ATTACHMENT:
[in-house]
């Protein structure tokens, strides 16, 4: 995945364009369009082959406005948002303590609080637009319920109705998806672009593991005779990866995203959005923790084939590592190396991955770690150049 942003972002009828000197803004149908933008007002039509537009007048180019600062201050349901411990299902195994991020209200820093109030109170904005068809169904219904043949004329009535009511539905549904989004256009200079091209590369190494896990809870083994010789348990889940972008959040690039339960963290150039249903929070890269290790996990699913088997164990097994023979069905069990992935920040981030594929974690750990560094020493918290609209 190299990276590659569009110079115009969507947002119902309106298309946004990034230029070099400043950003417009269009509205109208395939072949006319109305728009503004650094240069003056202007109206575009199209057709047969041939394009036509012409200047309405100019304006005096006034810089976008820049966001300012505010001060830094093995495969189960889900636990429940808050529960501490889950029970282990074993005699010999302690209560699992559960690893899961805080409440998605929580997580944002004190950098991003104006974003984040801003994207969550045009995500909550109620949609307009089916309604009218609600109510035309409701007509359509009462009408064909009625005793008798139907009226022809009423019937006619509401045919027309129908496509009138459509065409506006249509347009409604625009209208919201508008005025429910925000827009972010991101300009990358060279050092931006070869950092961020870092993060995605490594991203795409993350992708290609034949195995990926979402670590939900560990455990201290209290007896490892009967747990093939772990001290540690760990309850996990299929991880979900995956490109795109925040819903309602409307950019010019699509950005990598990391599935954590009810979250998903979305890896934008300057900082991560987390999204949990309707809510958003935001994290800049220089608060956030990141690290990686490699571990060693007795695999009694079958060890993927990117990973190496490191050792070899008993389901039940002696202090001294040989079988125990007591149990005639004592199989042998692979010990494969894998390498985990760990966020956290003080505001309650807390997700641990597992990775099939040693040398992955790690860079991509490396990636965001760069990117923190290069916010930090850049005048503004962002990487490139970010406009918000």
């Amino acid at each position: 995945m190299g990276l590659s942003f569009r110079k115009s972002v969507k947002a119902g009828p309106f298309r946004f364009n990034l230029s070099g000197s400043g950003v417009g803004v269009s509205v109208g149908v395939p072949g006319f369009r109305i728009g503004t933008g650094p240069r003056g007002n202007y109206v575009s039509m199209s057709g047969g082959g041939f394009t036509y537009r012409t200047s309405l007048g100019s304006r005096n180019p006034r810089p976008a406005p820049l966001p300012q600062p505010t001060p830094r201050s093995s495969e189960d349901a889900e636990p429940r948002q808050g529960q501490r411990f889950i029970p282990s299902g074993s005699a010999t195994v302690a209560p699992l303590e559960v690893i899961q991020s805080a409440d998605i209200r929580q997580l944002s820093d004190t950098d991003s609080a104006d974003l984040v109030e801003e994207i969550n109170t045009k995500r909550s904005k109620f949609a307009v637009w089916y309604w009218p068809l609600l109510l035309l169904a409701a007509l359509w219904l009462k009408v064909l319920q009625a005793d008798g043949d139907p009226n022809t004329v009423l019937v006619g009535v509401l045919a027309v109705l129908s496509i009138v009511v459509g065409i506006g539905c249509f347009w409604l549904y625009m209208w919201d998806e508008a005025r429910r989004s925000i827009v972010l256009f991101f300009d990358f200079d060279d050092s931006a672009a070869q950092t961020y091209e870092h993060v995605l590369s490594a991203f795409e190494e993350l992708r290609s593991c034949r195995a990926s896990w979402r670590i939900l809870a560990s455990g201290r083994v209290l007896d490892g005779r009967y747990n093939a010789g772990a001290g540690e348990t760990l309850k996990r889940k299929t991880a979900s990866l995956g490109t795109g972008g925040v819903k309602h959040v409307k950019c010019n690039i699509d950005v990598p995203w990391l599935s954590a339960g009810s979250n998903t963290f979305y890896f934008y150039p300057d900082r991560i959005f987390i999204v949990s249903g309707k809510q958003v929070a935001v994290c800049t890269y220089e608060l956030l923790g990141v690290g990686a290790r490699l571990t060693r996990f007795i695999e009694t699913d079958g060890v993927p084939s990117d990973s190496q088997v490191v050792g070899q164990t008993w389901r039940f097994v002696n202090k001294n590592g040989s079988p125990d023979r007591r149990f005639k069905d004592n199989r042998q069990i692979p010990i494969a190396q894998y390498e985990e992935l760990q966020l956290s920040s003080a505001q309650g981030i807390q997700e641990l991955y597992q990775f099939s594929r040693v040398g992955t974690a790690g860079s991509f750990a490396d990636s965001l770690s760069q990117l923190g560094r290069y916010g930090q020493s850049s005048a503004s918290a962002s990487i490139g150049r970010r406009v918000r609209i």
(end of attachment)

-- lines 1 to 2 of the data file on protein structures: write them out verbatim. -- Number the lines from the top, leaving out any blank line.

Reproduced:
[in-house]
């Protein structure tokens, strides 16, 4: 995945364009369009082959406005948002303590609080637009319920109705998806672009593991005779990866995203959005923790084939590592190396991955770690150049 942003972002009828000197803004149908933008007002039509537009007048180019600062201050349901411990299902195994991020209200820093109030109170904005068809169904219904043949004329009535009511539905549904989004256009200079091209590369190494896990809870083994010789348990889940972008959040690039339960963290150039249903929070890269290790996990699913088997164990097994023979069905069990992935920040981030594929974690750990560094020493918290609209 190299990276590659569009110079115009969507947002119902309106298309946004990034230029070099400043950003417009269009509205109208395939072949006319109305728009503004650094240069003056202007109206575009199209057709047969041939394009036509012409200047309405100019304006005096006034810089976008820049966001300012505010001060830094093995495969189960889900636990429940808050529960501490889950029970282990074993005699010999302690209560699992559960690893899961805080409440998605929580997580944002004190950098991003104006974003984040801003994207969550045009995500909550109620949609307009089916309604009218609600109510035309409701007509359509009462009408064909009625005793008798139907009226022809009423019937006619509401045919027309129908496509009138459509065409506006249509347009409604625009209208919201508008005025429910925000827009972010991101300009990358060279050092931006070869950092961020870092993060995605490594991203795409993350992708290609034949195995990926979402670590939900560990455990201290209290007896490892009967747990093939772990001290540690760990309850996990299929991880979900995956490109795109925040819903309602409307950019010019699509950005990598990391599935954590009810979250998903979305890896934008300057900082991560987390999204949990309707809510958003935001994290800049220089608060956030990141690290990686490699571990060693007795695999009694079958060890993927990117990973190496490191050792070899008993389901039940002696202090001294040989079988125990007591149990005639004592199989042998692979010990494969894998390498985990760990966020956290003080505001309650807390997700641990597992990775099939040693040398992955790690860079991509490396990636965001760069990117923190290069916010930090850049005048503004962002990487490139970010406009918000």